Within minutes of the clock striking midnight on November 11 this year, consumers across China will be racking up billions in purchases on Alibabas e-commerce marketplaces. Alibaba engineers and employees watching the transaction numbers on big screens will whoop as the figure instantly crosses the hundred million yuan mark, then zooms into the billions.

As the orders start to roll in, the companys proprietary cloud computing platform Alibaba Cloud will, at its peak, process hundreds of thousands in transactions and payments per second. Robots in the automated warehouses of Alibabas logistics arm Cainiao will begin sorting and packing the orders that come in, readying them for the battalion of trucks, scooters and millions of deliverymen that will send an estimated 1 billion packages to their rightful owners within days of November 11.

For Chinas largest e-commerce firm, Singles Day is not just its most important shopping event of the year. It is also the day that the Alibaba pushes the boundaries on its technology and services, stress-testing its technology systems during the worlds largest shopping festival that grows in scale every year.


Robot Never Misses Leg Day Hackaday

We have heard bipedal walking referred to as a series of controlled falls, or one continuous fall where we repeatedly catch ourselves, and it is a long way to fall at 9.8m/s2. Some of us are more graceful than others, but most grade-schoolers have gained superior proficiency in comparison to our most advanced bipedal robots. Legs involve all kinds of tricky joints which bend and twist and dont get us started on knees. Folks at the Keio University and the University of Tokyo steered toward a robot which does not ride on wheels, treads, walk or tumble. The Mochibot uses thirty-two telescopic legs to move, and each leg only moves in or out from the center.

Multi-leg locomotion like this has been done in a process called tensegrity, but in that form, the legs extend only far enough to make the robot tumble in the desired direction. Mochibot doesnt wait for that controlled fall, it keeps as many downward-facing legs on the ground as possible and retracts them in front, as the rear legs push it forward. In this way, the robot is never falling, and the motion is controlled, but the processing power is higher since the legs are being meticulously controlled. Expecting motion control on so many legs also means that turns can be more precise and any direction can become the front. This also keeps the nucleus at the same level from the ground. We cant help but think it would look pretty cool stuffed into a giant balloon.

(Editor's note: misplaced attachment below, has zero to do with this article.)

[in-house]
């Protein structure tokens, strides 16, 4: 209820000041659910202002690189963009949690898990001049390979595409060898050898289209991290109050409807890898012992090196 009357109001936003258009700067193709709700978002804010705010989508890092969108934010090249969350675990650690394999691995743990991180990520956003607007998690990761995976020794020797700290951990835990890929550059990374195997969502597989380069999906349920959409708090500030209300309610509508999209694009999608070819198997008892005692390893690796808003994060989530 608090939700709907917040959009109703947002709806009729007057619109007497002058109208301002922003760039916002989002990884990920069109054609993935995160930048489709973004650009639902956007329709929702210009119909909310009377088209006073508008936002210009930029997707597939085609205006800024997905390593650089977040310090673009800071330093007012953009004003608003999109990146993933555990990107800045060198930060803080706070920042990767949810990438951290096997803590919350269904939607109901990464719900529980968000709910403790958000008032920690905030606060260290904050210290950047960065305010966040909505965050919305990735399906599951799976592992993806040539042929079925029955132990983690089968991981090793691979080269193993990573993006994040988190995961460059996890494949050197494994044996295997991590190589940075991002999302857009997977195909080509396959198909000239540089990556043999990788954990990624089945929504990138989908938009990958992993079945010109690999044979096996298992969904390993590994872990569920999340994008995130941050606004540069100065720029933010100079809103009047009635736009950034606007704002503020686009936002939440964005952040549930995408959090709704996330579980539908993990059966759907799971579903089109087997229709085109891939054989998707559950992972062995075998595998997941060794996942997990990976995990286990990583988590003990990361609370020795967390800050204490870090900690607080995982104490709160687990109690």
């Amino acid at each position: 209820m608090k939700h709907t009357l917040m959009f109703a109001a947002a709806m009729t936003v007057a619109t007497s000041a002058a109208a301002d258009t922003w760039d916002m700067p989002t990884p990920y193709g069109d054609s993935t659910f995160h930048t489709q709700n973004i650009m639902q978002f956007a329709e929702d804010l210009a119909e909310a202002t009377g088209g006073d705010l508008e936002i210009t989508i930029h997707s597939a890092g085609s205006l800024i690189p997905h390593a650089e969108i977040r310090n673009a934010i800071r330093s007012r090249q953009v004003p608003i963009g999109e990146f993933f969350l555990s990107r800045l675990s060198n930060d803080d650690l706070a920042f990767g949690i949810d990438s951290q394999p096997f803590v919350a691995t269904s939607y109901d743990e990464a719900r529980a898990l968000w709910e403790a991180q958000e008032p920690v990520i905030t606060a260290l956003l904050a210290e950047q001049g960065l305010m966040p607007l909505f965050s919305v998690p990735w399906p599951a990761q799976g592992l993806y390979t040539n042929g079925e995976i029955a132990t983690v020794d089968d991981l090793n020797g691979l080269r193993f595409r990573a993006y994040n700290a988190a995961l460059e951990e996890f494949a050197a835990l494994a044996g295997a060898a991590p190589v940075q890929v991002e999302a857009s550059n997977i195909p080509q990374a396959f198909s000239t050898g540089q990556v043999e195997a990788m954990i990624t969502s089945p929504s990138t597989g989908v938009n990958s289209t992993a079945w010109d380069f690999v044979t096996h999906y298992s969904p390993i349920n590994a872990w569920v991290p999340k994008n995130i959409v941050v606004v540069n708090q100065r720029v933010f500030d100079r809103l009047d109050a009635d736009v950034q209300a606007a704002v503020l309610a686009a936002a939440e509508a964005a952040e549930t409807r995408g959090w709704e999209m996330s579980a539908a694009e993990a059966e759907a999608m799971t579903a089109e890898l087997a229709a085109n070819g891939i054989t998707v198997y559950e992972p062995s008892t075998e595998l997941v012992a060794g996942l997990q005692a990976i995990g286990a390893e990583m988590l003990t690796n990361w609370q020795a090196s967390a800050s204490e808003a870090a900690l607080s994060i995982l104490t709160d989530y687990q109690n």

Some people already know of tensegrity robots from NASA, but they may not know about the toolkit NASA published for it. Okay, seriously, how did knees pass the test of evolution? I guess they work for this jumping robot.


Hackers Stole Income, Immigration and Tax Data in Breach, Government Confirms SoylentNews

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Hackers stole income, immigration and tax data in breach, government confirms

Hackers siphoned off thousands of applications by breaking into the accounts of brokers and agents tasked with helping customers sign up for healthcare plans.

The Centers for Medicare and Medicaid Services (CMS) said in a post buried on its website that the hackers obtained inappropriate access to a number of broker and agent accounts, which engaged in excessive searching of the governments healthcare marketplace systems.

CMS didnt say how the attackers gained access to the accounts, but said it shut off the affected accounts immediately.

In a letter sent to affected customers this week (and buried on the website), CMS disclosed that sensitive personal data including partial Social Security numbers, immigration status and some tax information may have been taken.

According to the letter, the data included:

  • Name, date of birth, address, sex, and the last four digits of the Social Security number (SSN), if SSN was provided on the application;
  • Other information provided on the application, including expected income, tax filing status, family relationships, whether the applicant is a citizen or an immigrant, immigration document types and numbers, employer name, whether the applicant was pregnant, and whether the applicant already had health insurance;
  • Information provided by other federal agencies and data sources to confirm the information provided on the application, and whether the Marketplace asked the applicant for documents or explanations;
  • The results of the application, including whether the applicant was eligible to enroll in a qualified health plan (QHP), and if eligible, the tax credit amount; and
  • If the applicant enrolled, the name of the insurance plan, the premium, and dates of coverage.

But the government said that no bank account information including credit card numbers, or diagnostic and treatment information was taken.

Adding insult to injury

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Scientists to create truly unhackable network based on quantum physics Lifeboat News: The Blog

Scientists are planning to create a network in the Chicago area tapping the principles of quantum physics. The idea is to prove that quantum physics could provide the basis for an unhackable internet.

This, they say, could have wide-ranging impact on communications, computing and national security.

The quantum network development, supported by the US Department of Energy (DOE), will stretch between the DOEs Argonne National Laboratory and Fermi National Acceleratory Laboratory, a connection that is said will be the longest in the world to send secure information using quantum physics.


A $4 Ultrasonic Theremin Looks Cheesy on Purpose Hackaday